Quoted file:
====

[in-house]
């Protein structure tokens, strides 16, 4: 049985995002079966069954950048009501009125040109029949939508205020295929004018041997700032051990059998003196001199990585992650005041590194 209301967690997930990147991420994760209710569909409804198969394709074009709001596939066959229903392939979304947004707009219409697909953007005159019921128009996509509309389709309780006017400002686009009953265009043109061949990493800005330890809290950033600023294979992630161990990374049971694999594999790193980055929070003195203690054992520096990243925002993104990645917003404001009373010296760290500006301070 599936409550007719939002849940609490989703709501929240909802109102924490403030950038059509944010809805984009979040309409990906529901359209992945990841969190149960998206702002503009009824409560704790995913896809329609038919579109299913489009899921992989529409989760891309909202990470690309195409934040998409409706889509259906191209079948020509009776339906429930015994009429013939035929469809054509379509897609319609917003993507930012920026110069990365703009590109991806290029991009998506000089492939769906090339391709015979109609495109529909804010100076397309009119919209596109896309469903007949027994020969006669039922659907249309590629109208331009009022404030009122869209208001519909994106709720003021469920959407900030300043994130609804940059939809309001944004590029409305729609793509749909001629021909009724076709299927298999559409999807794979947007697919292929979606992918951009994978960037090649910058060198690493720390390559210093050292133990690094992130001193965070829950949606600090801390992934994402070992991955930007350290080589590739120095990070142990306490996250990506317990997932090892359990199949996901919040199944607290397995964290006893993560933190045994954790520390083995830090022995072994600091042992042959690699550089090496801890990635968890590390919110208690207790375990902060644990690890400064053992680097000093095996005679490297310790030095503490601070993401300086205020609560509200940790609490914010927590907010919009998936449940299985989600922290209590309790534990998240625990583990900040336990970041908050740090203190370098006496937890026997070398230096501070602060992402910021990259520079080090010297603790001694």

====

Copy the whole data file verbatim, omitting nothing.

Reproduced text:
[in-house]
């Protein structure tokens, strides 16, 4: 049985995002079966069954950048009501009125040109029949939508205020295929004018041997700032051990059998003196001199990585992650005041590194 209301967690997930990147991420994760209710569909409804198969394709074009709001596939066959229903392939979304947004707009219409697909953007005159019921128009996509509309389709309780006017400002686009009953265009043109061949990493800005330890809290950033600023294979992630161990990374049971694999594999790193980055929070003195203690054992520096990243925002993104990645917003404001009373010296760290500006301070 599936409550007719939002849940609490989703709501929240909802109102924490403030950038059509944010809805984009979040309409990906529901359209992945990841969190149960998206702002503009009824409560704790995913896809329609038919579109299913489009899921992989529409989760891309909202990470690309195409934040998409409706889509259906191209079948020509009776339906429930015994009429013939035929469809054509379509897609319609917003993507930012920026110069990365703009590109991806290029991009998506000089492939769906090339391709015979109609495109529909804010100076397309009119919209596109896309469903007949027994020969006669039922659907249309590629109208331009009022404030009122869209208001519909994106709720003021469920959407900030300043994130609804940059939809309001944004590029409305729609793509749909001629021909009724076709299927298999559409999807794979947007697919292929979606992918951009994978960037090649910058060198690493720390390559210093050292133990690094992130001193965070829950949606600090801390992934994402070992991955930007350290080589590739120095990070142990306490996250990506317990997932090892359990199949996901919040199944607290397995964290006893993560933190045994954790520390083995830090022995072994600091042992042959690699550089090496801890990635968890590390919110208690207790375990902060644990690890400064053992680097000093095996005679490297310790030095503490601070993401300086205020609560509200940790609490914010927590907010919009998936449940299985989600922290209590309790534990998240625990583990900040336990970041908050740090203190370098006496937890026997070398230096501070602060992402910021990259520079080090010297603790001694």